The terms psychopath and sociopath are often confused and used interchangeably because the two definitions are similar. However, there are differences between the two. A sociopath is a habitual offender. Today, criminologists use the term sociopath to describe repetitive offenders who do not respond to treatment or rehabilitation. Some experts believe that a sociopath is made, not born. In their view, a sociopath has not been properly socialized.
A psychopath on the other hand, may very well have been born already “broken.” Psychopathy involves a number of emotional, biological, and cognitive factors. While a great number of criminals have psychopathic tendencies, not all psychopaths are criminals.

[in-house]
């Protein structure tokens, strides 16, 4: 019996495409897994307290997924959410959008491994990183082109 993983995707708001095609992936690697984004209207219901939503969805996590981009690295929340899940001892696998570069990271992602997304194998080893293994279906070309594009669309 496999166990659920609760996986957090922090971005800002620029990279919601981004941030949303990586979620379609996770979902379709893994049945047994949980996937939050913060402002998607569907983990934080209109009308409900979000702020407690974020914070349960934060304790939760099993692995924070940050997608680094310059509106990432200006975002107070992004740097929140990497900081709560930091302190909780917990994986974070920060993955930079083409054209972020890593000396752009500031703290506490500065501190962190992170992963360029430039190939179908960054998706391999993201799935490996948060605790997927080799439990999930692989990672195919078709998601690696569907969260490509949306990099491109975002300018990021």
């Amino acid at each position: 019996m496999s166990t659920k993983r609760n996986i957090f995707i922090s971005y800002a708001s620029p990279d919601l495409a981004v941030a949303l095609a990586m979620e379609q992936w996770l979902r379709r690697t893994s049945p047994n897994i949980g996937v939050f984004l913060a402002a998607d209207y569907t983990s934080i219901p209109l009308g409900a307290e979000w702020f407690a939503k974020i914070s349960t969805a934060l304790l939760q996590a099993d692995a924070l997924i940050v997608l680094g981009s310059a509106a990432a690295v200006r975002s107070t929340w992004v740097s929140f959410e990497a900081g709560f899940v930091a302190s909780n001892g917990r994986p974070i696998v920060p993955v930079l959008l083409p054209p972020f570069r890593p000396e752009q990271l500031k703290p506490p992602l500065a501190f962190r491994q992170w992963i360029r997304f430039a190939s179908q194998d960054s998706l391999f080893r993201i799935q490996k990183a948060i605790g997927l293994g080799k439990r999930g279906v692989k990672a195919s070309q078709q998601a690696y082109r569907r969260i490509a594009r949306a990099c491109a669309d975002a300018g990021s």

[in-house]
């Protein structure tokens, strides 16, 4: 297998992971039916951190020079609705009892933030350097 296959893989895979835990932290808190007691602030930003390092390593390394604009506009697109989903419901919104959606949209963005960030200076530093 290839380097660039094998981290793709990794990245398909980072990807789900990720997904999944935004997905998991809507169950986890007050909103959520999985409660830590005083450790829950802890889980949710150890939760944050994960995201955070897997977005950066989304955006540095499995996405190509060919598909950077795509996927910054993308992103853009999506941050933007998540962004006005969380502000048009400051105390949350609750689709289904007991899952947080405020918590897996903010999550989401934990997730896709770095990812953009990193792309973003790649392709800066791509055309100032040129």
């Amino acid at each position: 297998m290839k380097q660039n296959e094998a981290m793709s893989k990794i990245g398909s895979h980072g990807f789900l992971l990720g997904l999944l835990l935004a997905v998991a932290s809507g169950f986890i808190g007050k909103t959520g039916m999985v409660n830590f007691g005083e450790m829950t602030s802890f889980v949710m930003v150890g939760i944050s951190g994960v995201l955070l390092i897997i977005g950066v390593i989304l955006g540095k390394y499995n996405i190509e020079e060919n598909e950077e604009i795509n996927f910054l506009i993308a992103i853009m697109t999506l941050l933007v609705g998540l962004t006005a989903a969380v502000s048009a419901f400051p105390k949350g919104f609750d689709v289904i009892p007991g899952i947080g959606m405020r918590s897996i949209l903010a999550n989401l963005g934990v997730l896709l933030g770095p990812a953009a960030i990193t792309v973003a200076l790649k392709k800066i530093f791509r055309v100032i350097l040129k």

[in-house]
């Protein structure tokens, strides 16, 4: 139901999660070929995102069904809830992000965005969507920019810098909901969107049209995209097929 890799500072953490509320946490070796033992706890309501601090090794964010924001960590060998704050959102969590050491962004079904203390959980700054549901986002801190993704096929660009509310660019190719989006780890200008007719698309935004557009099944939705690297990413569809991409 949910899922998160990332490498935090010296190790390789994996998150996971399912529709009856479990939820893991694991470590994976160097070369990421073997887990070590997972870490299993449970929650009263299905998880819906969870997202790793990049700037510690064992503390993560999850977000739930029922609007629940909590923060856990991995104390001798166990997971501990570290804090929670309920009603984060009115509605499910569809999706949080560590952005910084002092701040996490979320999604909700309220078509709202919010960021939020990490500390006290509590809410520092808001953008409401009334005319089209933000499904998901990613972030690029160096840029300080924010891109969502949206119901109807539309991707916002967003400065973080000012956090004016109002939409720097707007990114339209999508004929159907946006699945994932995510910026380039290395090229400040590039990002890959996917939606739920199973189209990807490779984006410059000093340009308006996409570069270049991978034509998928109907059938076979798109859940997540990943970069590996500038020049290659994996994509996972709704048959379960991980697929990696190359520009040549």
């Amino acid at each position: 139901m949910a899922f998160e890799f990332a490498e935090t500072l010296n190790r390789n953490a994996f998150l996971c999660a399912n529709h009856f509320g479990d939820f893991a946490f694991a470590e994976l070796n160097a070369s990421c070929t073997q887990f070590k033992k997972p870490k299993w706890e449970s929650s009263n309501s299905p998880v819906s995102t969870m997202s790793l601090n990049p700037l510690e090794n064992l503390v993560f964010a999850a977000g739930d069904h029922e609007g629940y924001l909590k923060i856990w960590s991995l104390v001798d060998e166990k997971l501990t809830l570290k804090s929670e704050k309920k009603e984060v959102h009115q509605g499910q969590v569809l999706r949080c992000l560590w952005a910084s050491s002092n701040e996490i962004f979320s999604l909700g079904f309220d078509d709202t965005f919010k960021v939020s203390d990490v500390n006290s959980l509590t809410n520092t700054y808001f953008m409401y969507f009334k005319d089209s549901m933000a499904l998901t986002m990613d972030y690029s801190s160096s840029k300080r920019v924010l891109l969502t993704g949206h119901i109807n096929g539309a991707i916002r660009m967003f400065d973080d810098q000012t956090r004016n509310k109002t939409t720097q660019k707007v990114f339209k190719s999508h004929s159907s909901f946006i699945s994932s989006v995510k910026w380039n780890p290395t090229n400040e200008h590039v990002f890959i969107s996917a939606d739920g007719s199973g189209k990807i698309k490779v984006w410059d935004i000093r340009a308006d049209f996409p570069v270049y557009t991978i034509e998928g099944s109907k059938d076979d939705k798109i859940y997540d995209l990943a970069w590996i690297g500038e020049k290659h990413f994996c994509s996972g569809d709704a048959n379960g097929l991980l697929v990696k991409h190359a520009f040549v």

A psychopath is conscienceless, narcissistic, manipulative, and unable to form real attachments to others. Psychopaths believe they are above the law and disregard prevailing mores. Robert Hare, a leading expert in the field, described psychopaths as “completely lacking in conscience and empathy.” He divided psychopaths into three categories: primary psychopaths, secondary psychopaths, and dissocial psychopaths.
The first category is considered a “true” psychopath because of certain identifiable biological and psychological factors that differ from the general population. A secondary psychopath offends because he or she is emotionally disturbed and possibly suffering from a severe inner conflict. The third category, dissocial psychopaths offend as a result of learned antisocial behavior from a subculture like a gang or severely dysfunctional family.Post Categories: Crime & Justice
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